“Two thirds of health care costs are driven by our daily choices – WE are in the driver’s seat.” – Institute of Medicine, 2006
There’s a miracle drug that’s been on the market for a long time that:
- Reduces the risk of heart disease by 40%
- Increases the good cholesterol (HDL)
- Lowers the risk of stroke by 27%
- Improves mental sharpness
- Reduces the incidence of diabetes by almost 50%
- Improves the quality of sleep
- Reduces the incidence of high blood pressure by almost 50%
- Can slow the aging process
- Can reduce mortality and the risk of recurrent breast cancer by almost 50%
- Can relieve stress and anxiety
- Can lower the risk of colon cancer by over 60%
- Enhances your self-image
- Helps maintain a healthy weight and body composition
- Can reduce the risk of developing of Alzheimer’s disease by 33%
- Can decrease mild to moderate depression as effectively as Prozac or behavioral therapy
- Improves the quality of your life
- Can prevent or reverse osteoporosis
I’ll bet you’d like your prescription to this magic pill, wouldn’t you?
Well, the short and sweet version of this prescription is…
May is Exercise is Medicine™ month! The American College of Sports Medicine (ACSM), along with the American Medical Association (AMA) launched the Exercise is Medicine™ program in 2007 to recognize, emphasize and celebrate the valuable health benefits of exercise on a national scale. Exercise and physical activity are important to health, the prevention & treatment of many chronic diseases, and tremendous health benefits are seen with even low levels of exercise.
This week, I’m going to talk about cardio-respiratory, or aerobic, exercise. And, in next week’s post, I’ll outline the recommendations for strength training. In the final post, flexibility and neuro-muscular (functional) training will be the focus.
Cardio-respiratory (Aerobic) Exercise, or Cardio, for short…
Cardio-respiratory exercise is all about exercising your heart and lungs to make the them more efficient at delivering life-giving oxygen to the cells of your body.
Oh, you thought it was about weight loss? Well, granted, aerobic exercise is known to help your body “burn” excess calories, aiding in losing weight. However, even thin folks need to exercise their heart and lungs!
I will not get up on my soapbox to rant about how the dysfunctional marriage of exercise and diet mentality needs to head to divorce court!
Really, I will not get up on my soapbox to rant about how the dysfunctional marriage of exercise and diet mentality needs to head to divorce court!
No, seriously, I promise, I will NOT get up on my soapbox to rant about how the dysfunctional marriage of exercise and diet mentality needs to head to divorce court!
Oops, sorry…stepping down now…
So, to maintain your health and reduce the risk for chronic disease, engage in moderately intense cardio-respiratory exercise, such as walking or low-impact aerobics, for 30 minutes a day, five days a week (150 minutes), or do vigorously intense cardio-respiratory exercise, such as jogging or running, for 20 minutes a day, three days a week (60 minutes).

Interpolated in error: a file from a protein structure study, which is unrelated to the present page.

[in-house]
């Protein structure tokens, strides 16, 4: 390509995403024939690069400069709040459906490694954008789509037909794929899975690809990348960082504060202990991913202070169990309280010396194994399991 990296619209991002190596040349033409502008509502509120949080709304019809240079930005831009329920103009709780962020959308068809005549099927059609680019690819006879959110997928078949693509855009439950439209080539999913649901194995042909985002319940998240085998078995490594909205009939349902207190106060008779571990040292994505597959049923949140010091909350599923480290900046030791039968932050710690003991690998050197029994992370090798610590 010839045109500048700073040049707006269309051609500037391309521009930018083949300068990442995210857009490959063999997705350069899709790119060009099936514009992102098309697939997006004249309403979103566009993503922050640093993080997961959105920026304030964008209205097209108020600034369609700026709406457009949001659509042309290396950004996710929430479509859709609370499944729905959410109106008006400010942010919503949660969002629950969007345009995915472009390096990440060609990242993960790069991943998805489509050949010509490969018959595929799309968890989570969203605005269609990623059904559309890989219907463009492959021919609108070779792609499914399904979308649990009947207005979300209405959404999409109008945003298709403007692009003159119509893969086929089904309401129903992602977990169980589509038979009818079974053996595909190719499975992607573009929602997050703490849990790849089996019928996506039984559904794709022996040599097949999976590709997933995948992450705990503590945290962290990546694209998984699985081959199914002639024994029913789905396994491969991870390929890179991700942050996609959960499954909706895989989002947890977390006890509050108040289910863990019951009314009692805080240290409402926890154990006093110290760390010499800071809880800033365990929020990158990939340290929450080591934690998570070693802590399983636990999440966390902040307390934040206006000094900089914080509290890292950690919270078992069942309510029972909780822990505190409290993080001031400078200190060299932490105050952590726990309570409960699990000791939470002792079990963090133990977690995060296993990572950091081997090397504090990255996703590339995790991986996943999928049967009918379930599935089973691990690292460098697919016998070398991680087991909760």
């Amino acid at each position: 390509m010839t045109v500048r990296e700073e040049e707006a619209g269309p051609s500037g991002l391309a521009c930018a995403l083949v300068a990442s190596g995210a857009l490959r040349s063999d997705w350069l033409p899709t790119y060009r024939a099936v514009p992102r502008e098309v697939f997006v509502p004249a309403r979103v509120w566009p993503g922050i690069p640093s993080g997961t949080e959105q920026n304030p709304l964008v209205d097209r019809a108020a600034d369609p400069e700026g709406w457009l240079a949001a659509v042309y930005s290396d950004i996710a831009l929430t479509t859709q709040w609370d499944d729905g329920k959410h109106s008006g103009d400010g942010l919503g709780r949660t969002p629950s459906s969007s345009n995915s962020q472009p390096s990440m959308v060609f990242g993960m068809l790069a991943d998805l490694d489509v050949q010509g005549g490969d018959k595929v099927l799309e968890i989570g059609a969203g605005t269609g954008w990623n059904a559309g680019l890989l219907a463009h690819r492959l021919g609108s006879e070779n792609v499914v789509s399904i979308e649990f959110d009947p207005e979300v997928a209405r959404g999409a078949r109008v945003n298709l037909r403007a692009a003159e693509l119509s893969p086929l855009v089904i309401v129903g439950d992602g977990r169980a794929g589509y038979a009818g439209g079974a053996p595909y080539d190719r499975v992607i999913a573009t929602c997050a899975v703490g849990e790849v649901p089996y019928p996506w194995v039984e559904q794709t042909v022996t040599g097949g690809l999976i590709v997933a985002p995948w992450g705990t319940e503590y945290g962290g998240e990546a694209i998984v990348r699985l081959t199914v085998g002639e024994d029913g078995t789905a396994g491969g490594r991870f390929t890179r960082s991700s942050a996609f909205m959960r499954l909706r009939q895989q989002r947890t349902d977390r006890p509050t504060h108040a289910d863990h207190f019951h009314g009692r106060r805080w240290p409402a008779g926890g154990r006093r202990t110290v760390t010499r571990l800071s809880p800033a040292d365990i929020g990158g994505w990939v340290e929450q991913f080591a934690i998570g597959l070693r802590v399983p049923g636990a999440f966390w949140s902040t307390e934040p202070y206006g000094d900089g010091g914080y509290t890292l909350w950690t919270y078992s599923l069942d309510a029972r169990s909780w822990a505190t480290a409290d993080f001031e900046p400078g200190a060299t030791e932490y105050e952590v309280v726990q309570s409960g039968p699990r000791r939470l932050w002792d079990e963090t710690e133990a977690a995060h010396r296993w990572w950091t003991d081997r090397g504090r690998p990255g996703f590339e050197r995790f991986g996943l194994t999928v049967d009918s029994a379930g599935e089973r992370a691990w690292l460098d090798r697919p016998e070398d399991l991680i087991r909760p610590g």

*Note: Now, if you DO want to shed some pounds or you’re training for an athletic event, you’ll need to increase your time on the track or in the Zumba class to around 60 minutes, five days a week (300 minutes) of moderate activity or 40 minutes, three times per week (120 minutes) of vigorous activity.
So, how do you gauge your intensity level – what’s considered moderate and what’s considered vigorous?
An easy way to do this is to the “talk test.” If you can carry on a normal conversation while exercising, you’re probably working at a moderate pace. If you can only get out a sentence at a time before taking a breath while exercising, then you’re probably exercising at a vigorous intensity.
For many of my clients, time is a big obstacle to getting their exercise in. If it’s difficult for you to find time to get in 30 or 60 minutes at a time, the research shows that short bouts of exercise throughout the day are just as effective. Check out this article about HIIT (High Intensity Interval Training), which uses one-minute intervals of exercise.
Another great way to overcome the time issue and work the exercise into your day is to wear a pedometer and aspire to walk 10,000 steps a day or about five miles. The Walking Site has some valuable tips on how to get started. Suddenly, you’ll look for the parking space WAYYYyy out on the fringes of the parking lot, just to get more steps in. Really!
If you’re reluctant to join a gym or the weather always seems to thwart your walks or runs, Leslie Sansone offers some neat DVDs so you can walk (and jog) at home. Anticipating a snowy winter, I ordered a couple of Leslie’s DVDs. Even though we had a mild winter, I’ve been using the DVDs for the past few months, saving me from driving six miles from my rural home (no good/safe place to run) into town to run. I love them- my heart rate is right up there where it should be – all in the comfort of my TV room.
If you’re interested in learning to jog/run, the C25K program is awesome for the novice. In nine weeks, this program takes you from being a Couch Potato to running 5 kilometers (about 3 miles)!
Other forms of cardio-respiratory exercise are activities like Zumba, cycling, cross-country skiing, roller skating – anything that elevates your heart rate and sustains it for at least 20 minutes.
What’s your favorite Cardio activity?
Leave your response in the comments below and come back next week to learn more about Strength Training.. And, remember, “It is never too late to be what you might have been.” -George Eliot
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